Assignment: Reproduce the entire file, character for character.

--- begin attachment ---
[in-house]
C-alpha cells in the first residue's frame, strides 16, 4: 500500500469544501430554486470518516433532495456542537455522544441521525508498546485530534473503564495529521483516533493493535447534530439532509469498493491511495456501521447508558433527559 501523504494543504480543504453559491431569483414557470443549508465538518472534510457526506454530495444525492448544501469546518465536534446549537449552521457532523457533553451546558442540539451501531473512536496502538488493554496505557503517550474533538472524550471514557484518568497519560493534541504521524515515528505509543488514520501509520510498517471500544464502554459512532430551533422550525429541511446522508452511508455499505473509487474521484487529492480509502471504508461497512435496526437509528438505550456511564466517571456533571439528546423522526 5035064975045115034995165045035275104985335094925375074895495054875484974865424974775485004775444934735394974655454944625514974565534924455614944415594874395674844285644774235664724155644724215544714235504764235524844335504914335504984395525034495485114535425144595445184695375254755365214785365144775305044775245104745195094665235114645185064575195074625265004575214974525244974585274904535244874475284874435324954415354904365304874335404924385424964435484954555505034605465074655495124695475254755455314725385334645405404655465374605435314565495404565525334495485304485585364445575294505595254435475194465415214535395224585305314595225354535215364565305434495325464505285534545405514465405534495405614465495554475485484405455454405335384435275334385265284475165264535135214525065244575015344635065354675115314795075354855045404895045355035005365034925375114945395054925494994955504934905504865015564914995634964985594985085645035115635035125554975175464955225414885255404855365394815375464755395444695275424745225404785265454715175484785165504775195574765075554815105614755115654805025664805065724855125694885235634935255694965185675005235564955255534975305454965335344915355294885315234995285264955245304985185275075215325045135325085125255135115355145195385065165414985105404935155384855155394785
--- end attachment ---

[in-house]
C-alpha cells in the first residue's frame, strides 16, 4: 500500500469544501430554486470518516433532495456542537455522544441521525508498546485530534473503564495529521483516533493493535447534530439532509469498493491511495456501521447508558433527559 501523504494543504480543504453559491431569483414557470443549508465538518472534510457526506454530495444525492448544501469546518465536534446549537449552521457532523457533553451546558442540539451501531473512536496502538488493554496505557503517550474533538472524550471514557484518568497519560493534541504521524515515528505509543488514520501509520510498517471500544464502554459512532430551533422550525429541511446522508452511508455499505473509487474521484487529492480509502471504508461497512435496526437509528438505550456511564466517571456533571439528546423522526 5035064975045115034995165045035275104985335094925375074895495054875484974865424974775485004775444934735394974655454944625514974565534924455614944415594874395674844285644774235664724155644724215544714235504764235524844335504914335504984395525034495485114535425144595445184695375254755365214785365144775305044775245104745195094665235114645185064575195074625265004575214974525244974585274904535244874475284874435324954415354904365304874335404924385424964435484954555505034605465074655495124695475254755455314725385334645405404655465374605435314565495404565525334495485304485585364445575294505595254435475194465415214535395224585305314595225354535215364565305434495325464505285534545405514465405534495405614465495554475485484405455454405335384435275334385265284475165264535135214525065244575015344635065354675115314795075354855045404895045355035005365034925375114945395054925494994955504934905504865015564914995634964985594985085645035115635035125554975175464955225414885255404855365394815375464755395444695275424745225404785265454715175484785165504775195574765075554815105614755115654805025664805065724855125694885235634935255694965185675005235564955255534975305454965335344915355294885315234995285264955245304985185275075215325045135325085125255135115355145195385065165414985105404935155384855155394785